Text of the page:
The Centers for Medicare & Medicaid Services (CMS) published a final rule this week focused on improving Medicare compliance, reporting, and self-identified overpayments to ultimately combat Medicare fraud.
Under CMS-6037-F, Medicare Part A and Medicare Part B healthcare providers must report and return overpayments according to a variety of guidelines.
CMS established a specific timeline within the 132 page rule as “the later of the date that is 60 days after the date an overpayment was identified, or the date due of any [applicable] corresponding cost report.”
Overpayments must be reported and returned if identified within a 6 year window from when they were received.
CMS explained this limitation means both providers and suppliers will not experience as much unreasonable cost burden.
These mandates were created to ensure applicable statute compliance, advance the delivery of high quality care, and help defend the Medicare Trust Funds from fraud, CMS stated.
“This rule provides needed clarity and consistency in the reporting and returning of self-identified overpayments,” the rule explained.
Nor are they excluded from federal healthcare programs for not reporting and returning overpayments.
“[Providers] continue to be required to comply with our current procedures when we, or our contractors, determine an overpayment and issue a demand letter,” the rule clarified.
The Affordable Care Act connection
CMS explained the proposed rule is tied to several new sections of the Affordable Care Act (ACA) – 1128J9(d)(1-3).
CMS’s proposed rule implements provisions from this segment of the ACA for Medicare Part A and B providers and suppliers.
Segments 1128J9(1-3) require someone who has received an overpayment to report and return it and to also explain reason for overpayment, CMS said.
Additionally, the ACA requires overpayment be reported and returned on a given date.
And, the regulation specifies any overpayment retained after the deadline for reporting and returning an overpayment “is an obligation,” CMS clarified.
Commenters express support, suggest changes
The 132 page proposed rule contained a great deal of summarized conversation between commenters and CMS.
CMS stated that in summation, commenters “generally agreed that providers and suppliers should promptly refund overpayments and maintain efforts to prevent and detect improper payments.”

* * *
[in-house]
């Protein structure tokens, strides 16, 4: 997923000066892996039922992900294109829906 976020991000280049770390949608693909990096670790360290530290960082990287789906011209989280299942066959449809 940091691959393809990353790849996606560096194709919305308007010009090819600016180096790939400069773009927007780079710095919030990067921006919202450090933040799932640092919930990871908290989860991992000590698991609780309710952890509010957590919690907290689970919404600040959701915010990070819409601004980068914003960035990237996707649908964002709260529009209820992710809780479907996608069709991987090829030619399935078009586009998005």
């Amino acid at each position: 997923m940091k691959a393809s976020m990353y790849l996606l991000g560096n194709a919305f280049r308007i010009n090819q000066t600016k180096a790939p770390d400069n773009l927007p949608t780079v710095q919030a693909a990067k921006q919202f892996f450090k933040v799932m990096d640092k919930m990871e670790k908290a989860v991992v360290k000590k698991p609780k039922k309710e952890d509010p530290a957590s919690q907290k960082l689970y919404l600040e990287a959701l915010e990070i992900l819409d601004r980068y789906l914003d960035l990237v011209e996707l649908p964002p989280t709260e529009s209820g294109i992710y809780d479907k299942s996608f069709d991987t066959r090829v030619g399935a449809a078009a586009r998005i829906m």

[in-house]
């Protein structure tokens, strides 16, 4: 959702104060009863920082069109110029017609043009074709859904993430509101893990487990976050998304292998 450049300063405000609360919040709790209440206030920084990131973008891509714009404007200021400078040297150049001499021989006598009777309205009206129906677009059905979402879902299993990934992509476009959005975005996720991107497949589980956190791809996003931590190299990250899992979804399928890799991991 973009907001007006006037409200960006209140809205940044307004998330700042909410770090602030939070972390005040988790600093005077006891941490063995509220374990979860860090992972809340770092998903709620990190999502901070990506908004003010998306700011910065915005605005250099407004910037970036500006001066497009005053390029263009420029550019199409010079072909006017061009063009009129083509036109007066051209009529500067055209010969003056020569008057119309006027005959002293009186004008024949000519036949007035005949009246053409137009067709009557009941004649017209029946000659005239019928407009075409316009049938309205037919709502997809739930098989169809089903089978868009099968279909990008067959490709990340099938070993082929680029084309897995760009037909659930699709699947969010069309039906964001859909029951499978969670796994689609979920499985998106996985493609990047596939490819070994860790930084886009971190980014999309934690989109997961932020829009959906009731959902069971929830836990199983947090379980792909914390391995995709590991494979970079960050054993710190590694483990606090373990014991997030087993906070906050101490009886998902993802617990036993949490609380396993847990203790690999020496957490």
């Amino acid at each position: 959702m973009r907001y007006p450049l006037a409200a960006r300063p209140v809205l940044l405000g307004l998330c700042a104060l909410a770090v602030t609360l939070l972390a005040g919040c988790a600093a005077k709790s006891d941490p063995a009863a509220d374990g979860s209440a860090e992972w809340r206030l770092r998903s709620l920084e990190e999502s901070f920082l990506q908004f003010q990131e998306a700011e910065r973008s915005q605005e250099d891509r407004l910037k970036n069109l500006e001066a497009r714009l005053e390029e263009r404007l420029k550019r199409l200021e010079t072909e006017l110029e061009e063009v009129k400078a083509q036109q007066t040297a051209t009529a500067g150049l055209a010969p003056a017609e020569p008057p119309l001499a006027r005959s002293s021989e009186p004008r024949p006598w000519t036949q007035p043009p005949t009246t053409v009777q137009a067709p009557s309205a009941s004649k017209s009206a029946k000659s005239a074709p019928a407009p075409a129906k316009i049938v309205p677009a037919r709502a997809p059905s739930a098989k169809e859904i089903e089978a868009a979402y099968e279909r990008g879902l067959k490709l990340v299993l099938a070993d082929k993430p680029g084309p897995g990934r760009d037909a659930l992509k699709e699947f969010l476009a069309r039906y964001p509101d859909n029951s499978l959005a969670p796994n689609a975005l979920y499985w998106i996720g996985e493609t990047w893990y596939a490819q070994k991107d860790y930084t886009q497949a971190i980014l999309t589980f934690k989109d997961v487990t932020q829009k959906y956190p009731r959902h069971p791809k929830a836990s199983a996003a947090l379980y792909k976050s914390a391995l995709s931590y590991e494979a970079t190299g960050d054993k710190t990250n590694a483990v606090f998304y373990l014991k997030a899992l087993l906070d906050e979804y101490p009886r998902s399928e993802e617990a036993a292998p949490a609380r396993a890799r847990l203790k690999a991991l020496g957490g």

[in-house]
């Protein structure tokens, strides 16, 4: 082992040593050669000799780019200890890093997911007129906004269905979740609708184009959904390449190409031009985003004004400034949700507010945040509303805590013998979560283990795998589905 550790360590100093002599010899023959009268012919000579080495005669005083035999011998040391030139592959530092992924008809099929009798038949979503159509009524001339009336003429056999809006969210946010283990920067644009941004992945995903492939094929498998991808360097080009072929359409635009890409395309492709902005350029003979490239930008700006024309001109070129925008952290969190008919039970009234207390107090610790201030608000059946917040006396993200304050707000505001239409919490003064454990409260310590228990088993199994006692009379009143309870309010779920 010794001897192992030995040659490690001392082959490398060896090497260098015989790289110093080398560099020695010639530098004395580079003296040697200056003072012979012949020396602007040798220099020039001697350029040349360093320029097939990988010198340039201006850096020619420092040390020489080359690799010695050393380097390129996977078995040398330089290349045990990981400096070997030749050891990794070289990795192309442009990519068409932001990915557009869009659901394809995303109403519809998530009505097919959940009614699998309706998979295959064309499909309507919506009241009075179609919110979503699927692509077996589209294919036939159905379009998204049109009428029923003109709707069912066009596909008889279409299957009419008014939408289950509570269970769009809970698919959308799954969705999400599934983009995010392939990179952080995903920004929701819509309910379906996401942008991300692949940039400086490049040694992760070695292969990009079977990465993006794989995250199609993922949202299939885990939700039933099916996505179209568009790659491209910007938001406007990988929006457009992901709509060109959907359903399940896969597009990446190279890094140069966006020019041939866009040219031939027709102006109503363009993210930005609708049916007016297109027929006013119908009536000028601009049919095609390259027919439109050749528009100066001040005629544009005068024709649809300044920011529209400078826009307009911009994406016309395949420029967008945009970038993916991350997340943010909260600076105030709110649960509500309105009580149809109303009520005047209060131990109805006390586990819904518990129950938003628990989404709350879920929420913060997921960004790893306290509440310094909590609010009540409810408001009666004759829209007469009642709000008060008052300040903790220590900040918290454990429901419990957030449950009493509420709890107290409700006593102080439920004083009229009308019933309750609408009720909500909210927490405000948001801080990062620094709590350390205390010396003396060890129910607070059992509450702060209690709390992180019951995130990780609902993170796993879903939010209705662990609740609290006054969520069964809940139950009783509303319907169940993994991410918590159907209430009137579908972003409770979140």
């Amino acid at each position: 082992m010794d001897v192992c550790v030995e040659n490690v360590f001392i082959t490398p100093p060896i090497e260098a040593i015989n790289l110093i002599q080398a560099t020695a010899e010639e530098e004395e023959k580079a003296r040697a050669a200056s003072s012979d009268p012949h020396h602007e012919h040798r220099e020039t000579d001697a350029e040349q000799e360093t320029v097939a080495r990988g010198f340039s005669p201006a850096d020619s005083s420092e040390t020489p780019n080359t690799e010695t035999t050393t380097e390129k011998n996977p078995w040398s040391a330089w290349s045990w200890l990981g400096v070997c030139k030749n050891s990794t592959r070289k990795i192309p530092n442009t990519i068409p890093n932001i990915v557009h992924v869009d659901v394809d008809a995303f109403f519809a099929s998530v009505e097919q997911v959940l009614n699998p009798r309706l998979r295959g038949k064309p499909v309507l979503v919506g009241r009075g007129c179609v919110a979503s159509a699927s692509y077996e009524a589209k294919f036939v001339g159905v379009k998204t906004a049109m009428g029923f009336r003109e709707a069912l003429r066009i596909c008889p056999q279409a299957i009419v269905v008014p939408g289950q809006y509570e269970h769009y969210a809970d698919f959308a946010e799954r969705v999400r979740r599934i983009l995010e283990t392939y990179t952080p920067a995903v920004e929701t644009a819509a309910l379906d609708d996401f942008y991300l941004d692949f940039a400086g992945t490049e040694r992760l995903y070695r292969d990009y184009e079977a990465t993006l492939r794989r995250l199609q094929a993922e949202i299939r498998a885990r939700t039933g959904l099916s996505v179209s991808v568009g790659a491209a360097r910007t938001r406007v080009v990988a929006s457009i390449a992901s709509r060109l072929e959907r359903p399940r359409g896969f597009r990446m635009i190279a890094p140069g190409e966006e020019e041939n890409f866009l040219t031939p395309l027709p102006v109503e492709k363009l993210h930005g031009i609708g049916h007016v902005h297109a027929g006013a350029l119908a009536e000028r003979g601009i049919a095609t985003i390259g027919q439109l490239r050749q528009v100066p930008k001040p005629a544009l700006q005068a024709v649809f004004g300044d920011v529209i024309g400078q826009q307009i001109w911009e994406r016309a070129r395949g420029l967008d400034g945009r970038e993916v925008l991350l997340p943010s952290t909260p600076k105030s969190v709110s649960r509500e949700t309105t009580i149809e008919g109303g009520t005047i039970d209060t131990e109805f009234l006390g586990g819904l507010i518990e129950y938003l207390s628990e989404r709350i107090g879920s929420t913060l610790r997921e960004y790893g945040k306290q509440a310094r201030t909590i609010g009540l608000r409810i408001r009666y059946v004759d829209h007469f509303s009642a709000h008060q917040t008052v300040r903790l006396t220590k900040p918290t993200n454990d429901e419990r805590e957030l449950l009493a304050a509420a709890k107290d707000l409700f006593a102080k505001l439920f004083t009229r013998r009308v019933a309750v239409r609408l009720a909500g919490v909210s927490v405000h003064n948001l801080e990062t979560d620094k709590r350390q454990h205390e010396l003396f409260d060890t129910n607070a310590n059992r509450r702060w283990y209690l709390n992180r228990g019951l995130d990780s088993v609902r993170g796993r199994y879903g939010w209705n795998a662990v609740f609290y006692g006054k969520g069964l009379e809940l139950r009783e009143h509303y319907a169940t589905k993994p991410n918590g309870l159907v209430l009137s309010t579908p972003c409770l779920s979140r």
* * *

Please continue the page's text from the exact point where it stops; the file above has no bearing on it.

Supportive commenters said the rule will hopefully reduce improper payments and ensure the Medicare Trust Funds’ overall sustainability, CMS added.
“Some commenters stated they were pleased that CMS issued the proposed rule and believed it would motivate providers and suppliers to educate billing staff and practitioners on Medicare billing rules.”
However, commenters also had a number of concerns and suggestions, which CMS responded to.
Here are two highlights from the extensive dialogue that are particularly worthy of note.
First, some commenters expressed unease regarding the proposed rule’s limitations to Medicare Parts A and B.
Some commenters felt “CMS did not articulate any statutory authority or rationale for creating this distinction and narrowing the scope of the proposed rule to Medicare Part A and Part B providers and suppliers," said CMS.
Commenters also asserted CMS’s proposed rule demands more cohesion, especially since many healthcare providers submit claims to many different places – i.e. Medicaid, Medicare Part A, Part B, Part C managed care plans, and Part D plan sponsors.
Commenters urged “CMS include all of Medicare and Medicaid in the final rule or quickly issue other proposed rules so all providers and suppliers have guidance on their obligations and are treated equally.”
Secondly, some commenters requested for the exclusion of overpayments not caused by a provider or supply when an error occurred that was simply beyond their control.
Commenters said certain erroneous situations arise that are not necessarily of their doing – such as a CMS system error where a Medicare beneficiary is incorrectly classified as fee-for-service – that result in inaccurate payments.
“We disagree with the commenters that certain types of payments, including those made as a result of an error by any particular party, should be excluded from the definition of an overpayment,” CMS responded.
“We do not believe it is necessary for providers or suppliers to make determinations regarding whether they were the cause of an overpayment in lieu of reporting and returning any identified overpayments as required by this rule.”
CMS describes how to report and return overpayments
“This final rule provides that providers and suppliers must use an applicable claims adjustment, credit balance, self‑reported refund, or another appropriate process to satisfy the obligation to report and return overpayments,” CMS explained.
“This approach for returning overpayments provides an array of familiar options from which providers and suppliers can select.”
“This rule also provides that if a health care provider or supplier has reported a self-identified overpayment[,] … the provider or supplier is considered to be in compliance with the provisions of this rule as long as they are actively engaged in the respective protocol.”